University of West Florida senior Donovan Black recently won both the 2017 Grady-Rayam Prize in Vocal Performance and the UWF Arts Advocacy Award. In the case of the former, the student participated in a competition that challenges vocalists to learn and perform arranged spirituals before a jury panel.
Black, who is majoring in vocal performance, performed “I Couldn’t Hear Nobody Pray,” an original composition by Dr. Robert Williams, as well as “Were You There?” by Moses Hogan for the Grady-Rayam competition in February in Lakeland, Florida, according to a statement from UWF.
“It means a lot to be the first Grady-Rayam Prize winner from UWF,” Black said in the statement. “As the male winner in the upper division, I will serve as an ambassador for the Negro spiritual, also known as the American spiritual, and will perform throughout the United States over the next year.
As male winner for the upper division, Black receives a cash award from the Negro Spiritual Scholarship Foundation, as well as recital performance opportunities. His debut performance took place in March at the Project Grady-Rayam 2017 World Premiere Gala in Orlando, Florida.
Past winners of this competition have performed for President Barack Obama and First Lady Michelle Obama, Black noted in the statement.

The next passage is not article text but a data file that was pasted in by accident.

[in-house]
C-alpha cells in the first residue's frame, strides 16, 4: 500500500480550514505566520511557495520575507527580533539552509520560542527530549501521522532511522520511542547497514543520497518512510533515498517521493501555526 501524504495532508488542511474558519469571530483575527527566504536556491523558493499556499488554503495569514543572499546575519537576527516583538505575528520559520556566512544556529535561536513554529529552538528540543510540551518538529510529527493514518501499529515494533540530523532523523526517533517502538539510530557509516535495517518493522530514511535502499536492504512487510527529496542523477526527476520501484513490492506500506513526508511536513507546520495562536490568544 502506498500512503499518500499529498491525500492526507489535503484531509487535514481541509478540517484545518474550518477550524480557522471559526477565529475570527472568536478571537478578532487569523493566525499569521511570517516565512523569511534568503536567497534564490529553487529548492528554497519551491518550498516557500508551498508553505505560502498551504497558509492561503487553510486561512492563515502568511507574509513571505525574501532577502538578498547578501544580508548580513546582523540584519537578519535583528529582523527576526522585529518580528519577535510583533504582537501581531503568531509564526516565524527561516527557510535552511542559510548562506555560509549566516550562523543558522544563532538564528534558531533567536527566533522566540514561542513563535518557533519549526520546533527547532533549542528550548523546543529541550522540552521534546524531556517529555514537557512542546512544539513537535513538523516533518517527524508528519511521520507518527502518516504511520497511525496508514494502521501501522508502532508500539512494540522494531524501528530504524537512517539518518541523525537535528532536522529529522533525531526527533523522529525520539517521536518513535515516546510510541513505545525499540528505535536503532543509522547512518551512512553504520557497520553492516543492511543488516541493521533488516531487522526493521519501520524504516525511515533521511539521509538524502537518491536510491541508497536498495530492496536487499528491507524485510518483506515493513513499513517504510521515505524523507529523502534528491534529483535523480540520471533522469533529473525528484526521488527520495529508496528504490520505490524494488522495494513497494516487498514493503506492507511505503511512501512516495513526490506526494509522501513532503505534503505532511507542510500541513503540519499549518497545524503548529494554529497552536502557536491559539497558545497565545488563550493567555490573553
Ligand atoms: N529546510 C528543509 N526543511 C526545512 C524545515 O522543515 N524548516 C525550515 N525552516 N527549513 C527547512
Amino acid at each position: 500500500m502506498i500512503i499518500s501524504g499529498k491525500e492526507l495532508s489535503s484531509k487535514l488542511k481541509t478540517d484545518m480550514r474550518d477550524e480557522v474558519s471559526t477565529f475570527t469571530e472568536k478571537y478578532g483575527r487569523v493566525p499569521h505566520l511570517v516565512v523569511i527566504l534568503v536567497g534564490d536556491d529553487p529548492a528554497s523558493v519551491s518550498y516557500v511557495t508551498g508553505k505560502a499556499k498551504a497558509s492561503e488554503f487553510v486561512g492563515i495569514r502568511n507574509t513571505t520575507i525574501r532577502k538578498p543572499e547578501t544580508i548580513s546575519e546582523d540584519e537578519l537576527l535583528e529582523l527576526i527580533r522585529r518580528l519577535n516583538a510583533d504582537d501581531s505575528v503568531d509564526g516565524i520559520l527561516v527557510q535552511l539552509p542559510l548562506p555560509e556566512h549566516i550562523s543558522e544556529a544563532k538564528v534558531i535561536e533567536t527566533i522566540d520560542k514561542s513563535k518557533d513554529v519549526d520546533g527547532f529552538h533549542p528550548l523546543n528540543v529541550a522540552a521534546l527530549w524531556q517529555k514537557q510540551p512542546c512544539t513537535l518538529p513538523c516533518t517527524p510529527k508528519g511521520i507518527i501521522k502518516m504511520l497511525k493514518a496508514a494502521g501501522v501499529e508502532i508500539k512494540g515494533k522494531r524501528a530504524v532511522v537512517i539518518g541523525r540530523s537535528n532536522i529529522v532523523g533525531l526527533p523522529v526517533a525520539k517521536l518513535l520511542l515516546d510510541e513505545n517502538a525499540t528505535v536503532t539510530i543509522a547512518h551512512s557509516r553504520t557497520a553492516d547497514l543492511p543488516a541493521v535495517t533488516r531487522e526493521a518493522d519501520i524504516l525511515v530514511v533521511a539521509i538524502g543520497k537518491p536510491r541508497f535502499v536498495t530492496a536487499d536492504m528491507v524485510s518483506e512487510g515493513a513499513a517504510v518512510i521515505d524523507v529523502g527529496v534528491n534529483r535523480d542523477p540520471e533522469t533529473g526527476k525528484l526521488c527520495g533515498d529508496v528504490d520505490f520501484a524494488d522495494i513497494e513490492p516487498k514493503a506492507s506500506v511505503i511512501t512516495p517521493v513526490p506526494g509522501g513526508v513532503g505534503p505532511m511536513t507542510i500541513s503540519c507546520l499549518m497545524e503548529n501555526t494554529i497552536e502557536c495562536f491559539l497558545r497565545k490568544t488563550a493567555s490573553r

According to the Library of Congress, a spiritual is a type of religious folksong that is closely associated with the enslavement of African people in the American South. The number of songs increased in the last few decades of the 18th century and became a distinct musical genre before the abolishment of legalized slavery in the 1860s. The African American spiritual constitutes one of the largest and most significant forms of American folksong.
“Not all spirituals are praise songs,” Black explained. “They tell stories.”
In addition to winning the Grady-Rayam prize, faculty in the UWF College of Arts, Social Sciences and Humanities have selected Black as the 2017 recipient of the Student Arts Advocacy Award at UWF, an honor that recognizes students who bring attention to the essential role of the arts in Florida’s quality of life. He received the award on March 22 at a presentation by the Florida Higher Education Arts Network during Arts Advocacy Day at the Florida State Capitol in Tallahassee.
“Donovan Black is an exemplary student,” Dr. Sheila Dunn, chair of the UWF Department of Music, said in a statement. “He is a powerful performer with tremendous vocal talent and a gift for arts advocacy. He is very deserving of these recent honors.”
As a participant in Arts Advocacy Day, Black joined students, educators and other stakeholders throughout the state in discussing the value of the arts with state leaders. He visited the office of Rep. Frank White, R-Pensacola, where he sang “Summertime.” He also met Lois Benson, chair of the Florida Division of Cultural Affairs.
“Attending Arts Advocacy Day was an amazing experience. I learned more about how bills are passed and how funding comes about,” Black said. “In order to have funding for the arts, we have to be visible and demonstrate our value in education and the community.”
In addition to his coursework, Black volunteers at Dixon School of the Arts in Pensacola, where he teaches voice and music theory as part of a Saturday program for students.